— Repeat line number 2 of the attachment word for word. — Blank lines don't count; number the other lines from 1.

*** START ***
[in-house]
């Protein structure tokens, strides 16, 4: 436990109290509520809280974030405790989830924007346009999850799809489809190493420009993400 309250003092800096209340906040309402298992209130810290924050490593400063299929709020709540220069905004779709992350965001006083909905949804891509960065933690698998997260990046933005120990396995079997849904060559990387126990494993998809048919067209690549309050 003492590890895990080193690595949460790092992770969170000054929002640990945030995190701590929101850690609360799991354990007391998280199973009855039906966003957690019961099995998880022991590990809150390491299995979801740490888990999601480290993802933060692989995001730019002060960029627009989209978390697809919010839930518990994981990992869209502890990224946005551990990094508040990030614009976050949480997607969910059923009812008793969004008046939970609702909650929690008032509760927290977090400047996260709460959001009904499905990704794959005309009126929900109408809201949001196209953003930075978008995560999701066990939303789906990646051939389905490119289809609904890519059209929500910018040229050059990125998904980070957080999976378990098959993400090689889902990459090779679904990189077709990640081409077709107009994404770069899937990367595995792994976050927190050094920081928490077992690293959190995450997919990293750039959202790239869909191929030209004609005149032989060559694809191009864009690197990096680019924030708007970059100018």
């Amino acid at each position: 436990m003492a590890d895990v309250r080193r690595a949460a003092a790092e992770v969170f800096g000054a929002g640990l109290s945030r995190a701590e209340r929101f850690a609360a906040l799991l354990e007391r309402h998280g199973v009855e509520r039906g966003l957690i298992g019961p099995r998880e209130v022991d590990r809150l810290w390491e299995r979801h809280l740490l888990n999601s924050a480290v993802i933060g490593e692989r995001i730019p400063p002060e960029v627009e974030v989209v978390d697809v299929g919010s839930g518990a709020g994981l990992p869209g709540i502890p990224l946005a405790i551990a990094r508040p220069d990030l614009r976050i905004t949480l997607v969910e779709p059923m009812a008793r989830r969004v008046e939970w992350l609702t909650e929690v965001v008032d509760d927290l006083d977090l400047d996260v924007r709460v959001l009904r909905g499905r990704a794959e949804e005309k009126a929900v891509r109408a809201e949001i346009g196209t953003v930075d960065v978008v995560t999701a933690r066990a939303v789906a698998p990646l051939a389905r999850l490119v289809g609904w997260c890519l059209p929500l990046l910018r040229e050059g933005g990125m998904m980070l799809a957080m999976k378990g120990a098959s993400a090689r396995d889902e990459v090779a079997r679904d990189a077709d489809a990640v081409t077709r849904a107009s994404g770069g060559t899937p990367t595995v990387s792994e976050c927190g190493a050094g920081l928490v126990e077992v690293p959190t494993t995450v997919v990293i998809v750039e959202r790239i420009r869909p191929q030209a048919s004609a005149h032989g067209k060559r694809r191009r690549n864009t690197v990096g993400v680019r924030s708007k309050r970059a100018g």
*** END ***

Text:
């Protein structure tokens, strides 16, 4: 436990109290509520809280974030405790989830924007346009999850799809489809190493420009993400 309250003092800096209340906040309402298992209130810290924050490593400063299929709020709540220069905004779709992350965001006083909905949804891509960065933690698998997260990046933005120990396995079997849904060559990387126990494993998809048919067209690549309050 003492590890895990080193690595949460790092992770969170000054929002640990945030995190701590929101850690609360799991354990007391998280199973009855039906966003957690019961099995998880022991590990809150390491299995979801740490888990999601480290993802933060692989995001730019002060960029627009989209978390697809919010839930518990994981990992869209502890990224946005551990990094508040990030614009976050949480997607969910059923009812008793969004008046939970609702909650929690008032509760927290977090400047996260709460959001009904499905990704794959005309009126929900109408809201949001196209953003930075978008995560999701066990939303789906990646051939389905490119289809609904890519059209929500910018040229050059990125998904980070957080999976378990098959993400090689889902990459090779679904990189077709990640081409077709107009994404770069899937990367595995792994976050927190050094920081928490077992690293959190995450997919990293750039959202790239869909191929030209004609005149032989060559694809191009864009690197990096680019924030708007970059100018």